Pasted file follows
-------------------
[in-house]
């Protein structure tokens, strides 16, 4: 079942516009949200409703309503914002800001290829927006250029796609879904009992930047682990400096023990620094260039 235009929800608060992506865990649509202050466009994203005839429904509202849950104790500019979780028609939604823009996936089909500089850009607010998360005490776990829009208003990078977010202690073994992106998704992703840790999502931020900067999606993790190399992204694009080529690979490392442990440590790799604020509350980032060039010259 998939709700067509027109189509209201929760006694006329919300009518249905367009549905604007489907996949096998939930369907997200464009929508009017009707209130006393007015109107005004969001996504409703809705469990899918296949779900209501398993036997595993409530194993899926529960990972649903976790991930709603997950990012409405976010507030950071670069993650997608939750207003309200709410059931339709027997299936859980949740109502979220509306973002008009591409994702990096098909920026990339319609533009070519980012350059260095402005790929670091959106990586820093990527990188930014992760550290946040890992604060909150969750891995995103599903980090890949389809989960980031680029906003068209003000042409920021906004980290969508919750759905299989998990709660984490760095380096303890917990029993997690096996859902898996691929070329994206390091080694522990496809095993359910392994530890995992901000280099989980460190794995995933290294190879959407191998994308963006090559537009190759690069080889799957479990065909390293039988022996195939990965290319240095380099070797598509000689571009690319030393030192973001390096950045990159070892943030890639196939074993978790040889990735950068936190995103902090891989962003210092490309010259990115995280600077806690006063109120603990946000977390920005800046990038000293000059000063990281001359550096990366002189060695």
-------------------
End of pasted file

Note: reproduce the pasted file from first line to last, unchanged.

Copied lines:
[in-house]
């Protein structure tokens, strides 16, 4: 079942516009949200409703309503914002800001290829927006250029796609879904009992930047682990400096023990620094260039 235009929800608060992506865990649509202050466009994203005839429904509202849950104790500019979780028609939604823009996936089909500089850009607010998360005490776990829009208003990078977010202690073994992106998704992703840790999502931020900067999606993790190399992204694009080529690979490392442990440590790799604020509350980032060039010259 998939709700067509027109189509209201929760006694006329919300009518249905367009549905604007489907996949096998939930369907997200464009929508009017009707209130006393007015109107005004969001996504409703809705469990899918296949779900209501398993036997595993409530194993899926529960990972649903976790991930709603997950990012409405976010507030950071670069993650997608939750207003309200709410059931339709027997299936859980949740109502979220509306973002008009591409994702990096098909920026990339319609533009070519980012350059260095402005790929670091959106990586820093990527990188930014992760550290946040890992604060909150969750891995995103599903980090890949389809989960980031680029906003068209003000042409920021906004980290969508919750759905299989998990709660984490760095380096303890917990029993997690096996859902898996691929070329994206390091080694522990496809095993359910392994530890995992901000280099989980460190794995995933290294190879959407191998994308963006090559537009190759690069080889799957479990065909390293039988022996195939990965290319240095380099070797598509000689571009690319030393030192973001390096950045990159070892943030890639196939074993978790040889990735950068936190995103902090891989962003210092490309010259990115995280600077806690006063109120603990946000977390920005800046990038000293000059000063990281001359550096990366002189060695």